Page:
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Re: Help me understand Morningstar Tax Cost Ratio

Post by AndroAsc » Tue Jul 09, 2019 10:04 pm

drk wrote:
Tue Jul 09, 2019 10:02 pm
It’s useless. Search the forum for triceratop’s tax efficiency threads for a far better approach, with spreadsheets.
Why is it useless? I've seen some of triceratop's tax efficiency spreadsheets, but I'm also looking into several non-Vanguard ETFs. Also M* is nice because they give the past 5-yr/10-yr tax efficiency (assuming their numbers can be trusted!)

drk
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Re: Help me understand Morningstar Tax Cost Ratio

Post by drk » Tue Jul 09, 2019 10:11 pm

AndroAsc wrote:
Tue Jul 09, 2019 10:04 pm
Why is it useless? I've seen some of triceratop's tax efficiency spreadsheets, but I'm also looking into several non-Vanguard ETFs. Also M* is nice because they give the past 5-yr/10-yr tax efficiency (assuming their numbers can be trusted!)
It assumes the highest federal marginal rate, no state taxes, and that qualified dividends don’t exist.

If you fork triceratop’s sheet, it’s easy enough to non-VG ETFs. My version has iShares, State Street, and Schwab covered. Granted, it doesn’t cover the averages you’re seeking.

Topic Author
AndroAsc
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Re: Help me understand Morningstar Tax Cost Ratio

Post by AndroAsc » Tue Jul 09, 2019 10:20 pm

drk wrote:
Tue Jul 09, 2019 10:11 pm
AndroAsc wrote:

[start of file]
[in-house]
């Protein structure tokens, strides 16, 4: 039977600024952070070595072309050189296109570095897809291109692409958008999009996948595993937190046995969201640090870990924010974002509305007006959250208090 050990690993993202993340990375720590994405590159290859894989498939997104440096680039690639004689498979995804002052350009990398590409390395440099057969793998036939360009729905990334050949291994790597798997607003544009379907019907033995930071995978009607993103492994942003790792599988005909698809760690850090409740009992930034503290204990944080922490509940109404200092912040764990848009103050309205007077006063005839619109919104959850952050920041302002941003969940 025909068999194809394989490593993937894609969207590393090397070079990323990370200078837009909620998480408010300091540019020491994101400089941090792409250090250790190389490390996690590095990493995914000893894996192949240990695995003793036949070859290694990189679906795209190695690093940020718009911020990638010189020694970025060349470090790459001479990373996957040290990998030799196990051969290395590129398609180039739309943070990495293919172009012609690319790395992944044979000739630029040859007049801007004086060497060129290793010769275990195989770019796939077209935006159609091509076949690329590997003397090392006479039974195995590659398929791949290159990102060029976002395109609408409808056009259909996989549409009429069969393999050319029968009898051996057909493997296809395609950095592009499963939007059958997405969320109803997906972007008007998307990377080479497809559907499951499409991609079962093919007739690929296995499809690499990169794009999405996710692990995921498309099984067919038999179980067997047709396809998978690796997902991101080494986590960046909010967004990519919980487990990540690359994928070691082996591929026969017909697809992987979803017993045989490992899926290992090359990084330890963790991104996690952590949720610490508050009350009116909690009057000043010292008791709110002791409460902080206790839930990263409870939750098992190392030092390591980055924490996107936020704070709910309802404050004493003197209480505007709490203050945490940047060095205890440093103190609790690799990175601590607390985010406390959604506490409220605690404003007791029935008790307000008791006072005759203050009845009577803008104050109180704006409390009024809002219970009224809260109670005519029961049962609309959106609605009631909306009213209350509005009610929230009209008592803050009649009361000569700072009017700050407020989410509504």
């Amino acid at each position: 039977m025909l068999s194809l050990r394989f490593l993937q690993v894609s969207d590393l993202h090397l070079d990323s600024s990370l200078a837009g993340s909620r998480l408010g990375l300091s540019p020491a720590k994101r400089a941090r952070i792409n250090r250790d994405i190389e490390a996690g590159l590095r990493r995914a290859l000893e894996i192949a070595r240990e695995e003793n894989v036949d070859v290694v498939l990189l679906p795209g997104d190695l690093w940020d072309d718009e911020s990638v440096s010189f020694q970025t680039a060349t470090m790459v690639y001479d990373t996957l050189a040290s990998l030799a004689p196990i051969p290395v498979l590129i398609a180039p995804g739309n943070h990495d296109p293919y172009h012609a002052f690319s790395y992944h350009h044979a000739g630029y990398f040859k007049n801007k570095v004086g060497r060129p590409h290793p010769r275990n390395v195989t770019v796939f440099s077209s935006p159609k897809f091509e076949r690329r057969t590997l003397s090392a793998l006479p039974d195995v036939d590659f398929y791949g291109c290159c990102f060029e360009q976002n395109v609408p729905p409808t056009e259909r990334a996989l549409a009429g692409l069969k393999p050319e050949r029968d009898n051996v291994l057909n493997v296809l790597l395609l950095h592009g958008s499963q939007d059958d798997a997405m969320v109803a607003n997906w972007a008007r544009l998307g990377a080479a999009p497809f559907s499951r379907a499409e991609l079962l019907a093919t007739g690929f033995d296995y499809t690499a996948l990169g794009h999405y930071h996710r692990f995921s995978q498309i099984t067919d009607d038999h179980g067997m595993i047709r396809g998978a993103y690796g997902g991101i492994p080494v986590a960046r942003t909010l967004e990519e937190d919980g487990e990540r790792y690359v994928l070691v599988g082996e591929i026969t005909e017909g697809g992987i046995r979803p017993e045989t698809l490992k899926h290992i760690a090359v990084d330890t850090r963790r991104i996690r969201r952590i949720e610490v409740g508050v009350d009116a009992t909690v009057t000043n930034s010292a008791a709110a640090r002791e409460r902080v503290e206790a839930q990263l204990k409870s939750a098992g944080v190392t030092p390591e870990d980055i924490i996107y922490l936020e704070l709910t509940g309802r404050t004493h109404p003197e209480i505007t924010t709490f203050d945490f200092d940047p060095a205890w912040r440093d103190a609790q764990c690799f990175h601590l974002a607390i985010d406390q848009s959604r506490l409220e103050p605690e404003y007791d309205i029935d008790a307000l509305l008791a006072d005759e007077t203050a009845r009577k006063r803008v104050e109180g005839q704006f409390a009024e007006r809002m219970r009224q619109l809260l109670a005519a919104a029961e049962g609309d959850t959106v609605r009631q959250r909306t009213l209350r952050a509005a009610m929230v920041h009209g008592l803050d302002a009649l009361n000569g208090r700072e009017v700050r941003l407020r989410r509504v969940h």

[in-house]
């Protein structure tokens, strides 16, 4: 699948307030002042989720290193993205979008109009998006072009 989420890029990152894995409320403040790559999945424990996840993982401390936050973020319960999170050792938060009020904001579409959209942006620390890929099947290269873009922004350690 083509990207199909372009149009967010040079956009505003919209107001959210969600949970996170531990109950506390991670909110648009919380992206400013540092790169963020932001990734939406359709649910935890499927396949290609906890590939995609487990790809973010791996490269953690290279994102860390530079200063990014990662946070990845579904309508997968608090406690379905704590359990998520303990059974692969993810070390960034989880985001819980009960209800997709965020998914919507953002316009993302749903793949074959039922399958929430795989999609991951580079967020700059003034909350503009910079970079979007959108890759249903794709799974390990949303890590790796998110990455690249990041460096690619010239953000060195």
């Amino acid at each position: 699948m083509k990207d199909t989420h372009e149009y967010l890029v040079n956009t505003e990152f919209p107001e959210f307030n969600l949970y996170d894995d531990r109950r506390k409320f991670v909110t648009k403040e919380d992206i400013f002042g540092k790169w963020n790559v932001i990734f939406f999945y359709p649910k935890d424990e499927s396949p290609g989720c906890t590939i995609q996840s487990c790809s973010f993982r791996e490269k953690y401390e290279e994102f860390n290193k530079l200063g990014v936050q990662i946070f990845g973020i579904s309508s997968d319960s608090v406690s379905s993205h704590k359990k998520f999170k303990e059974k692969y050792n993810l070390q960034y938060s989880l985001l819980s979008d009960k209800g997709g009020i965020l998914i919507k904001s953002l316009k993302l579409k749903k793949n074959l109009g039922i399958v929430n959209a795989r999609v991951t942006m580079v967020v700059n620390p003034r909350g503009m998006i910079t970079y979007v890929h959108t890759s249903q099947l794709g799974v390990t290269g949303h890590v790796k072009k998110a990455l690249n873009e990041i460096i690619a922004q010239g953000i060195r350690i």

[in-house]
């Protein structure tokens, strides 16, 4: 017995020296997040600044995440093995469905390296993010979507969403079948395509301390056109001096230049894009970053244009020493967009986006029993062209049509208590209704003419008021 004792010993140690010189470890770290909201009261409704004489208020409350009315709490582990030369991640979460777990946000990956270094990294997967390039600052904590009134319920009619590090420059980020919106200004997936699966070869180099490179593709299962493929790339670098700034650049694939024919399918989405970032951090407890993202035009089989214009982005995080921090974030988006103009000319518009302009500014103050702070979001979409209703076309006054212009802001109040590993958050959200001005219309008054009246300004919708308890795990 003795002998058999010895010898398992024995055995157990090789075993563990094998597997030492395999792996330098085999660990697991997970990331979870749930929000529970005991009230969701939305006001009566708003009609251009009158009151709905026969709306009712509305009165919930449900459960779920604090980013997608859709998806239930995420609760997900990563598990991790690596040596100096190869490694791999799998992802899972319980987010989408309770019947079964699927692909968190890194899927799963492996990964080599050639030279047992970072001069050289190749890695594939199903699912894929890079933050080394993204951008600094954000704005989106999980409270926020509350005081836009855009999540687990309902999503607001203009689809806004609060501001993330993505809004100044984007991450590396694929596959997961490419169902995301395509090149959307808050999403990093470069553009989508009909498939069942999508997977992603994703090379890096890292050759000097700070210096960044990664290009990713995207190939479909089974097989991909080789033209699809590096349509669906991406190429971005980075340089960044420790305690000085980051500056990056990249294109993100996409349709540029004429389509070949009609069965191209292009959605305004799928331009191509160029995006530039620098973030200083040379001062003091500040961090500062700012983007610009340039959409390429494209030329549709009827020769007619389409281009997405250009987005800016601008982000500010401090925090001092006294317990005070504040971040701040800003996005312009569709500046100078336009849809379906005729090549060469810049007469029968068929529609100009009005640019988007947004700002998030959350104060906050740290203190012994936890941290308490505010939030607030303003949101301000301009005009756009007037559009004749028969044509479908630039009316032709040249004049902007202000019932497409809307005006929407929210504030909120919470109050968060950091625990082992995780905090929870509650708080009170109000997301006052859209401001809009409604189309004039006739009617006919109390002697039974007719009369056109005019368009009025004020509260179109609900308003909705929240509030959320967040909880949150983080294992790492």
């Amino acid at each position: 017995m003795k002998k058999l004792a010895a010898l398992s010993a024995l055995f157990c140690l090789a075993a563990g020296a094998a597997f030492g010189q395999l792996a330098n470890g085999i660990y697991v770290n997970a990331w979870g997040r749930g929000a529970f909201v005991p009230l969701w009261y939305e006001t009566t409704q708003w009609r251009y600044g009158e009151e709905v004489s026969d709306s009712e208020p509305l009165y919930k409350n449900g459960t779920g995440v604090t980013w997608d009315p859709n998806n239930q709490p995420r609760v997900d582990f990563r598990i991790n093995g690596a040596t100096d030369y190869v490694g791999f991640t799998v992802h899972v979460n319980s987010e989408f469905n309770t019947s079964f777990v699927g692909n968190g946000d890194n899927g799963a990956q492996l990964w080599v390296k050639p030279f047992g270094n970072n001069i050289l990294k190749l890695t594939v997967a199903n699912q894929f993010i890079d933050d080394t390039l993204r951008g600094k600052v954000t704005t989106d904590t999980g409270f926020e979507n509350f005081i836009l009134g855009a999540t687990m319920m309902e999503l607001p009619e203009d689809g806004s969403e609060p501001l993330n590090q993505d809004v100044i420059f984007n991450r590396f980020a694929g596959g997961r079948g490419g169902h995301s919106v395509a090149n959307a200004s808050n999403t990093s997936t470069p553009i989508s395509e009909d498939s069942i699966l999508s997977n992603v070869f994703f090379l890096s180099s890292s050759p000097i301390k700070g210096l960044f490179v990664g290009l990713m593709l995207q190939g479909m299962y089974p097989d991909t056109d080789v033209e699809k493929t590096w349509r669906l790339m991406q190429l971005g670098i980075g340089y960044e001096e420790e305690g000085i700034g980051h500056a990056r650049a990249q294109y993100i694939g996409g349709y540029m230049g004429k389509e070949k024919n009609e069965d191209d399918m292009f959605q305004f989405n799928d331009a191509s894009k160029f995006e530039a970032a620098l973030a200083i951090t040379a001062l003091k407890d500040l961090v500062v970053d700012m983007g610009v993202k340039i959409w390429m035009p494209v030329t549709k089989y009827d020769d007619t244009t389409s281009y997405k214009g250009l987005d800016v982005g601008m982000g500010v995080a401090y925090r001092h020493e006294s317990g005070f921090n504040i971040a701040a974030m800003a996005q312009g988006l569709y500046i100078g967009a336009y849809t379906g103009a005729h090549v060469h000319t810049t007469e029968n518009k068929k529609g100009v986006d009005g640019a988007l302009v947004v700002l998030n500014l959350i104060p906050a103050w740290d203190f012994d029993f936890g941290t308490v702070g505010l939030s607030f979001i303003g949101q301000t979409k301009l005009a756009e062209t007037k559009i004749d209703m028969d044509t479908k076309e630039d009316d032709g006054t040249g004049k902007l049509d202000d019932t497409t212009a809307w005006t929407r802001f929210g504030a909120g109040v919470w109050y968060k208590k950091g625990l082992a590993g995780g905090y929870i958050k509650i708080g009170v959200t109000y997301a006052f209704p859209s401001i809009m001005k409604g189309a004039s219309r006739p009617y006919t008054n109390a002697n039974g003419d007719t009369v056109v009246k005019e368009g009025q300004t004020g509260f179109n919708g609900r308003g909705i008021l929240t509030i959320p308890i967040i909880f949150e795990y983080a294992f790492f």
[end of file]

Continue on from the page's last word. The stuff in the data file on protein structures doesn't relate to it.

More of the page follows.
Tue Jul 09, 2019 10:04 pm
Why is it useless? I've seen some of triceratop's tax efficiency spreadsheets, but I'm also looking into several non-Vanguard ETFs. Also M* is nice because they give the past 5-yr/10-yr tax efficiency (assuming their numbers can be trusted!)
It assumes the highest federal marginal rate, no state taxes, and that qualified dividends don’t exist.

If you fork triceratop’s sheet, it’s easy enough to non-VG ETFs. My version has iShares, State Street, and Schwab covered. Granted, it doesn’t cover the averages you’re seeking.
I can see that DIY will give you more useful numbers for your personal situation (and that requires some work/effort), but all I need is an accurate *relative* ranking. Changing tax brackets should not change the relative tax efficiency between various ETFs.

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AndroAsc
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Re: Help me understand Morningstar Tax Cost Ratio. Some things are not right?

Post by AndroAsc » Tue Jul 09, 2019 10:37 pm

Ok, bringing in triceratop's data from 2017 spreadsheet, assuming 35% federal tax, 0% state tax and 15% QDI tax rate. I'm not sure if M* accounts for foreign tax credit, so I've also included with no foreign tax credit